Amateur mushroom pickers have been urged to avoid foraging books sold on Amazon that appear to have been written by artificial intelligence chatbots.
Amazon has become a marketplace for AI-produced tomes that are being passed off as having been written by humans, with travel books among the popular categories for fake work.
Now a number of books have appeared on the online retailer’s site offering guides to wild mushroom foraging that also seem to be written by chatbots. The titles include “Wild Mushroom Cookbook: form [sic] forest to gourmet plate, a complete guide to wild mushroom cookery” and “The Supreme Mushrooms Books Field Guide of the South-West”.
Four samples from the books were examined for the Guardian by Originality.ai, a US firm that detects AI content. The company said every sample had a rating of 100% on its AI detection score, meaning that its systems are highly confident that the books were written by a chatbot such as ChatGPT.
Examples of prose from the books include: “The sweet smell of freshly cooked mushrooms wafted through the air, bringing back fond memories of my mother” and “Foraging for wild mushrooms is a deeply rewarding experience that connects us with nature’s abundance and the rich tapestry of flowers that the Earth provides.”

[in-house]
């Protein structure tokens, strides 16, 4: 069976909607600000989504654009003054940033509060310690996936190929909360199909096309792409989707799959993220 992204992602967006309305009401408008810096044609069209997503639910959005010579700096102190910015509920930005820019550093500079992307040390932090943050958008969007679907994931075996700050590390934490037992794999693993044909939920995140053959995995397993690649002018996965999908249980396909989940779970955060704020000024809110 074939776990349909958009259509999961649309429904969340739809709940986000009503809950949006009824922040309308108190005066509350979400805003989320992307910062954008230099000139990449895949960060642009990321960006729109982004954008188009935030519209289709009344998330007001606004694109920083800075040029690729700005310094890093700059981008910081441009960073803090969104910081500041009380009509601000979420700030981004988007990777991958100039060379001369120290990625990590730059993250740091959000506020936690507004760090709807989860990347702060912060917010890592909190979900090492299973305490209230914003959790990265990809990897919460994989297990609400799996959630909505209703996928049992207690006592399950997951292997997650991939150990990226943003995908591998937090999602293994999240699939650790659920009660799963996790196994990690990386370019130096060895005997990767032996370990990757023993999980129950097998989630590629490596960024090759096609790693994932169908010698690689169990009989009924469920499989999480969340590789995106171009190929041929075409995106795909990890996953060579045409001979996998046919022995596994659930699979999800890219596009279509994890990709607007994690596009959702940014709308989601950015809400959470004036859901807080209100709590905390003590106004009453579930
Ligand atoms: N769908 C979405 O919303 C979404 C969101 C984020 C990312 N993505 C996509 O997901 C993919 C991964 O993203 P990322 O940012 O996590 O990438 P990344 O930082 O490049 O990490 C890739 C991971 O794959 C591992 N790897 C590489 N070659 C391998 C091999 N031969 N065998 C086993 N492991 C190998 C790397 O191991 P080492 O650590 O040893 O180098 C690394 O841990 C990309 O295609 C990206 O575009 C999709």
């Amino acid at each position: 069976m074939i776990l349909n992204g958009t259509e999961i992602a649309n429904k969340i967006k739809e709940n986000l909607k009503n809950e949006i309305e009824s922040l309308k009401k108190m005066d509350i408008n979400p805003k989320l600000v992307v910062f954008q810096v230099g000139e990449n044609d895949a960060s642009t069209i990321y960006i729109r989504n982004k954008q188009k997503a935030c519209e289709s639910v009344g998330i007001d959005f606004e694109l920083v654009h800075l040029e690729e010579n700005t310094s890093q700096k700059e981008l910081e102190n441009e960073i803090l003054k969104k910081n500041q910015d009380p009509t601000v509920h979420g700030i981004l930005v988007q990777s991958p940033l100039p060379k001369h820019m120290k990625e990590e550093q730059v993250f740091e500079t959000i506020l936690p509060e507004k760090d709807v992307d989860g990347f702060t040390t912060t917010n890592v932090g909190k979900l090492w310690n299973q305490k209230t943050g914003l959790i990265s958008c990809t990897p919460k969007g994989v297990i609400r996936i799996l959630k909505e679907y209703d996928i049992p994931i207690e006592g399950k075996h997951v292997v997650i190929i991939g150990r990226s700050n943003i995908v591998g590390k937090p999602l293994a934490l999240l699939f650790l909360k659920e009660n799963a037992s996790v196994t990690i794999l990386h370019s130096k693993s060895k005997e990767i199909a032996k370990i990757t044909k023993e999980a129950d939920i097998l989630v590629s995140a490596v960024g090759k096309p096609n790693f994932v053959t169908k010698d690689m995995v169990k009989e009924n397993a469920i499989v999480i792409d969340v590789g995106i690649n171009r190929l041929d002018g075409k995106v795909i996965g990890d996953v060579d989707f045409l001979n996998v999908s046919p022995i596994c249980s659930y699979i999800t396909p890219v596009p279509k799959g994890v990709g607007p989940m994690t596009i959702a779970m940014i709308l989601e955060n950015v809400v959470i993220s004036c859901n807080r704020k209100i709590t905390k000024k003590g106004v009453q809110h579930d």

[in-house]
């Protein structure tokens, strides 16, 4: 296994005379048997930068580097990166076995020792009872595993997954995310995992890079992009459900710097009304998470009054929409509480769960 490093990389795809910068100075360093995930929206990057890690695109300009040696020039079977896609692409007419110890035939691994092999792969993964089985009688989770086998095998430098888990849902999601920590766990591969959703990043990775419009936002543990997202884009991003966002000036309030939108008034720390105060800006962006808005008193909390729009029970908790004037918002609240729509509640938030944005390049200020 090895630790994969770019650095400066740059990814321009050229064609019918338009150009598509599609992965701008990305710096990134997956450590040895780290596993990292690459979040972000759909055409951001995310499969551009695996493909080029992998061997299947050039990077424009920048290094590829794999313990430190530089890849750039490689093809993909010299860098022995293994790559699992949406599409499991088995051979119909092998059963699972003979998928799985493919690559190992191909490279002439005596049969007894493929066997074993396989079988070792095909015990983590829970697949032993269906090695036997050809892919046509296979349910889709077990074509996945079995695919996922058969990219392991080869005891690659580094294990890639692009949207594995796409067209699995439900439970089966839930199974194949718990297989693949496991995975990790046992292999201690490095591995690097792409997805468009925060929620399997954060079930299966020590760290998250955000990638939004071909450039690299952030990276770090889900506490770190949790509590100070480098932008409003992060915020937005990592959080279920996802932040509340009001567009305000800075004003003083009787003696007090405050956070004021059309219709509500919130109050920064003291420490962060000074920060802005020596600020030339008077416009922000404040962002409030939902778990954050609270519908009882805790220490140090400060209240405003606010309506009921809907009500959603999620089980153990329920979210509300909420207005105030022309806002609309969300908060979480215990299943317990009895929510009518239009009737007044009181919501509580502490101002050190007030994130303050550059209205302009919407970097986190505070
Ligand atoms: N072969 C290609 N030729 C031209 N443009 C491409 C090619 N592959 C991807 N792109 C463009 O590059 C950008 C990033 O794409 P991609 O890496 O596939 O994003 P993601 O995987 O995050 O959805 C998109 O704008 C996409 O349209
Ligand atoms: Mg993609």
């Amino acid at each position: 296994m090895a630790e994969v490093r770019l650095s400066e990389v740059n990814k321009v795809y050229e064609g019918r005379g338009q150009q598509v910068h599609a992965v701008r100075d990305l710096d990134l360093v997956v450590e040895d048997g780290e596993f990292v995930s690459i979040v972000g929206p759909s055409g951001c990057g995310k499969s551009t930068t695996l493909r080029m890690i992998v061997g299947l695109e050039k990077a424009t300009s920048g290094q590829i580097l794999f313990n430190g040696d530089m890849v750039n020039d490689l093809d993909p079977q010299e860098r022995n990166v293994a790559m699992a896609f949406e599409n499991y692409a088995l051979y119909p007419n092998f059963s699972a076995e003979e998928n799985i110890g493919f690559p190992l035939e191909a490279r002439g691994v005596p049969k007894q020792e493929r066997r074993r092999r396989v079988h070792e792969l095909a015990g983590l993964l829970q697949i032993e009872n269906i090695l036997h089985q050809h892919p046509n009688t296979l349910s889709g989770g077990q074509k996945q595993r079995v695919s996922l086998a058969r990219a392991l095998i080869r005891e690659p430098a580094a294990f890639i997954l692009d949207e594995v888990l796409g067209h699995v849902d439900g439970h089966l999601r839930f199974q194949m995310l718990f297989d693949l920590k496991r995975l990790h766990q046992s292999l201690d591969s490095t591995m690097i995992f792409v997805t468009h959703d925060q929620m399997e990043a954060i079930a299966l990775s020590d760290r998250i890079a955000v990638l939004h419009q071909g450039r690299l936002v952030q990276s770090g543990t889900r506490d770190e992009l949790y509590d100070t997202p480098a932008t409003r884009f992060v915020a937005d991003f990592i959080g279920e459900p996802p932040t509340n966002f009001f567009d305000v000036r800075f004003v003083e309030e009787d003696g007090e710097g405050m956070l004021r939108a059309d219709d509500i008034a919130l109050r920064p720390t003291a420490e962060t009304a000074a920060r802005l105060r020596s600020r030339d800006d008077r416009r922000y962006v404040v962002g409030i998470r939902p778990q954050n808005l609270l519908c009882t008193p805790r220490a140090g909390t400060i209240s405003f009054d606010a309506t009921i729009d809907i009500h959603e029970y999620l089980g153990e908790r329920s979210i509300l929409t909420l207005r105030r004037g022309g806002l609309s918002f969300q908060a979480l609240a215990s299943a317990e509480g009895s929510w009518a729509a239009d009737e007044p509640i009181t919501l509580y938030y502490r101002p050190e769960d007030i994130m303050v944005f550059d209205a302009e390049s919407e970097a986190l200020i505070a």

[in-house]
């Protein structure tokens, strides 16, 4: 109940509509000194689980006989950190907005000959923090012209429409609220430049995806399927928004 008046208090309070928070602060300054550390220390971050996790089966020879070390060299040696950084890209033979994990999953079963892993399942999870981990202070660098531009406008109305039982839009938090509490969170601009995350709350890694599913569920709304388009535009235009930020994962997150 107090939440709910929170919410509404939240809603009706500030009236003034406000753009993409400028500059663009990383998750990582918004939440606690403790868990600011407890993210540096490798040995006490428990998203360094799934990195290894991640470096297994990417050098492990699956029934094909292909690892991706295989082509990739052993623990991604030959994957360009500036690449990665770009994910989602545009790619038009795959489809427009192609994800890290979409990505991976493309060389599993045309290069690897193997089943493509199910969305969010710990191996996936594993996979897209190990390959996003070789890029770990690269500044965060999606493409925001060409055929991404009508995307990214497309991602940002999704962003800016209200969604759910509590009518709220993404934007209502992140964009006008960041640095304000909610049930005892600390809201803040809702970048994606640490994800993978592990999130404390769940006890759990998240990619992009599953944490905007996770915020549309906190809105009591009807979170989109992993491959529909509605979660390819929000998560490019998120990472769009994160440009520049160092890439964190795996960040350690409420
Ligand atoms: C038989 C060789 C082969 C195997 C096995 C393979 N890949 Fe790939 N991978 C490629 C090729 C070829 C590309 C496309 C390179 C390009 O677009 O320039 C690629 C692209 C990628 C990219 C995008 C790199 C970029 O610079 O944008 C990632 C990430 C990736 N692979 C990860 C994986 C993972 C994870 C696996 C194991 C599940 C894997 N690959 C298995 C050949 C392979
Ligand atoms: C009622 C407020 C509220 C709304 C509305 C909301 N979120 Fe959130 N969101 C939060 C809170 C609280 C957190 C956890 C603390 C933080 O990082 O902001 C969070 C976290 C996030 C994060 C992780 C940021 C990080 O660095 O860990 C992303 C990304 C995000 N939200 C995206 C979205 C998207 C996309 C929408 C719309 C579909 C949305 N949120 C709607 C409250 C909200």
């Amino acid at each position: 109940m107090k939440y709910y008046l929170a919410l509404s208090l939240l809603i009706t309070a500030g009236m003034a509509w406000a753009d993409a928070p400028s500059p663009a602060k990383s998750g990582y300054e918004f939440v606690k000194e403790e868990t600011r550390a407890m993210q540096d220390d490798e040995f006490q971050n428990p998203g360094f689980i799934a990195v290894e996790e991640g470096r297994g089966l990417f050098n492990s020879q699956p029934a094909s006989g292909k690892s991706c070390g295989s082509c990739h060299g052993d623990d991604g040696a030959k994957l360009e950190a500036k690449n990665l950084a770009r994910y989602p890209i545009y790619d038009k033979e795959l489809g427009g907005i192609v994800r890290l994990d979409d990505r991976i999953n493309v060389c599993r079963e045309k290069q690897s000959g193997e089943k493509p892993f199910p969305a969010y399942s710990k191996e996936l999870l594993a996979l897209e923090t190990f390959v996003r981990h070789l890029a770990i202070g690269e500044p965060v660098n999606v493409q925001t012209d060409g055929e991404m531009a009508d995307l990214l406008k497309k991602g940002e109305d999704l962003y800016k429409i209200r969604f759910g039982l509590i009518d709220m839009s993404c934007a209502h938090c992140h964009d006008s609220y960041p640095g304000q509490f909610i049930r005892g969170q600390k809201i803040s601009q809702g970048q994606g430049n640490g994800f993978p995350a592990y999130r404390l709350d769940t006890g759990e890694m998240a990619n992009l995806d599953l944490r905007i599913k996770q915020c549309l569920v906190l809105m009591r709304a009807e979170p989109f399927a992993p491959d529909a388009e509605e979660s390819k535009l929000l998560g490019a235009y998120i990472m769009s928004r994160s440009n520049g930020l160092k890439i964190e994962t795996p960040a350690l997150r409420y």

The other books tested by Originality.ai were “Wild Mushroom Cookbook: A beginner’s guide to learning the basics of cooking with wild mushrooms for health and flavor, complete with easy-to-follow recipes!” and “Wild Mushroom Cookbook: unlock the delicious secrets of nature’s most flavorful fungi”. The Guardian has attempted to contact the authors named on the books.
Leon Frey, a foraging guide and field mycologist at Cornwall-based Family Foraging Kitchen, which organises foraging field trips, said the samples he had seen contained serious flaws such as referring to “smell and taste” as an identifying feature. “This seems to encourage tasting as a method of identification. This should absolutely not be the case,” he said.
Some wild mushrooms, like the highly poisonous death cap, which can be mistaken for edible varieties, are toxic.
Frey said that one book refers to the lion’s mane fungus, which is edible but a protected species in the UK and should not be picked. “I would recommend choosing books from reputable sources,” he added.
Prof Myron Smith, a fungi specialist at Carleton University in Canada, said the books were “totally irresponsible”. He said: “Some of the differences between edibles and non-edibles are very subtle and it really takes an experienced eye and knowledge to discriminate between them.”
The AI mushroom books were first reported by the 404 Media site. The AI-generated works had also been highlighted by the New York Mycological Society, which posted on X, formerly known as Twitter: “@Amazon and other retail outlets have been inundated with AI foraging and identification books. Please only buy books of known authors and foragers, it can literally mean life or death.”
Amazon said it was reviewing the books brought to its attention by the Guardian.
An Amazon spokesperson said: “We take matters like this seriously and are committed to providing a safe shopping and reading experience. We’re looking into this.”
Originally posted on the Guardian